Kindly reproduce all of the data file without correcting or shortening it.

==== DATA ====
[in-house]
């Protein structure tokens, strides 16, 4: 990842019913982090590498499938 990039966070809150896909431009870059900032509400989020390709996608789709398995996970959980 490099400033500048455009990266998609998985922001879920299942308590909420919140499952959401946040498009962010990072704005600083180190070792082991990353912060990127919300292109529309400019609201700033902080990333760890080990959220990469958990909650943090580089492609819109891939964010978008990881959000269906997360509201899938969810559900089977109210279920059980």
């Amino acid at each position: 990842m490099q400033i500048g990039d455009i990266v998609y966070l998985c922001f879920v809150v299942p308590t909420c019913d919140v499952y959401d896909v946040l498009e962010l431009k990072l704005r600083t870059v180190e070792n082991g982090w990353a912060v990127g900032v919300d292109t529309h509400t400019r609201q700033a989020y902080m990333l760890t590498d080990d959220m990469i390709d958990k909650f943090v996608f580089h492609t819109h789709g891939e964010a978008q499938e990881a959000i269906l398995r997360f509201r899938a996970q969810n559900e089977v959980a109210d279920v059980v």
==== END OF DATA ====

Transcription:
[in-house]
């Protein structure tokens, strides 16, 4: 990842019913982090590498499938 990039966070809150896909431009870059900032509400989020390709996608789709398995996970959980 490099400033500048455009990266998609998985922001879920299942308590909420919140499952959401946040498009962010990072704005600083180190070792082991990353912060990127919300292109529309400019609201700033902080990333760890080990959220990469958990909650943090580089492609819109891939964010978008990881959000269906997360509201899938969810559900089977109210279920059980």
């Amino acid at each position: 990842m490099q400033i500048g990039d455009i990266v998609y966070l998985c922001f879920v809150v299942p308590t909420c019913d919140v499952y959401d896909v946040l498009e962010l431009k990072l704005r600083t870059v180190e070792n082991g982090w990353a912060v990127g900032v919300d292109t529309h509400t400019r609201q700033a989020y902080m990333l760890t590498d080990d959220m990469i390709d958990k909650f943090v996608f580089h492609t819109h789709g891939e964010a978008q499938e990881a959000i269906l398995r997360f509201r899938a996970q969810n559900e089977v959980a109210d279920v059980v």